In our society, all things good, industrious and awe-inspiring are phallic: skyscrapers, the Washington Monument, and popsicles, to name a few. However, when it comes to terrifying, nightmarish and downright frightful images that permeate our cultural heritage, it has recently occurred to me that there is an astonishing variety of monsters that look like – ahem – female genitalia.
#1 The Sarlacc (Star Wars: Return of the Jedi):
This Vagina Dentata has been assiduously waxed to allow easy entry for Han Solo & company. And I thought it was Carrie Bradshaw who popularized the Brazilian…
#2 The Eye of Sauron (Lord of the Rings):
The would-be tyrant of Middle Earth gives potent new expression to the phrase “raging yeast infection.” If only Frodo’s Ring of Power was made of diflucan. (Or was it?)
#3 The Real World (The Matrix)
In the real world, human beings exist in mechanized wombs, sucking at the umbilical teats of the Machines. AKA, THE REAL WORLD IS A GIANT UTERUS. Even Freud, psycho-genital connoisseur that he was, did not imagine the entire human race crawling back in utero, en masse.
#4 Medusa (Greek myth)
Here we have a win for pubic hair. The venomous snakes curling out of Medusa’s head evoke the course, tangled, unkempt and unshaven vagina. Her gaping gaze turns men to stone. The scholars debate: is she a horrifying symbol of the castrating woman, or an epic figure of female empowerment? My question: what if the Ancient Greeks had known the art of Vajazzling?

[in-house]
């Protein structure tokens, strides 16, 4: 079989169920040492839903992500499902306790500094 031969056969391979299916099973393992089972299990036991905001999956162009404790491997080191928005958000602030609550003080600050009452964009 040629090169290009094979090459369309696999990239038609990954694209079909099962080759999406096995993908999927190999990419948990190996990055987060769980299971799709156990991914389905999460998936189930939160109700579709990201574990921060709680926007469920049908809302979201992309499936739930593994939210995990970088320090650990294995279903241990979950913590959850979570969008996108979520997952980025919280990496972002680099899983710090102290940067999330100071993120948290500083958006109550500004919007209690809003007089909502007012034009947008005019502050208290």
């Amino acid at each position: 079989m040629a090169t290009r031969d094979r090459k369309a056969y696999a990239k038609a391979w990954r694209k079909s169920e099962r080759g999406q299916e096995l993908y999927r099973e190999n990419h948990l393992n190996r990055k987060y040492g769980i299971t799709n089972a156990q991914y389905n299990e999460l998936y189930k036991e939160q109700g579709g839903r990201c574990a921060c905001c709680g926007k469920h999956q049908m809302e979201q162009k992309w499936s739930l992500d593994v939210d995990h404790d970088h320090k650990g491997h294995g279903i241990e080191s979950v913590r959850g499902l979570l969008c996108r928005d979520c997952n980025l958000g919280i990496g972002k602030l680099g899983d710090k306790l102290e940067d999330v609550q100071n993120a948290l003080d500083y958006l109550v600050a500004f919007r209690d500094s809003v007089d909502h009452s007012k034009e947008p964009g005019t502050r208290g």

#5 Megatron (Transformers)
Don’t think you’re above this, Michael Bay. Megatron has it all: the teeth, the smooth and silky veneer, the stony gaze, the clit-like V of a nose. You could call him Vagina Maxima.
Of course, the question: WHY do so many imaginary monsters look like women’s vaginas? And given this cultural context, can you really blame that guy who avoids going down on you? Maybe it’s just too terrifying. (That’s a joke. Make him kiss Megatron.)
Created as these films and epics were by men, then perhaps this striking resemblance does betray some kind of masculine fear of womanhood, or fear of sexual performance failure when confronted by said womanhood, or a subliminal admiration cum inferiority complex when faced with women’s incredible power, embodied full glory in her lady parts. Can I get an “All of the above”…?
I also can’t help but wonder: As women rise in the Entertainment Industry (we’ve got a ways to go), and when WE are the ones creating culture-defining characters in our blockbusters and epics, what will OUR monsters look like?
Rebecca Coale - aka Becky - is a writer, musician and producer. She and childhood best friend Jessica Donalds created Dating & Hookup and founded J&R Creative Media. Becky blogs about love poetry and modern life & womanhood. She lives with her husband, Howard Coale, and their family in Manhattan and Philadelphia.
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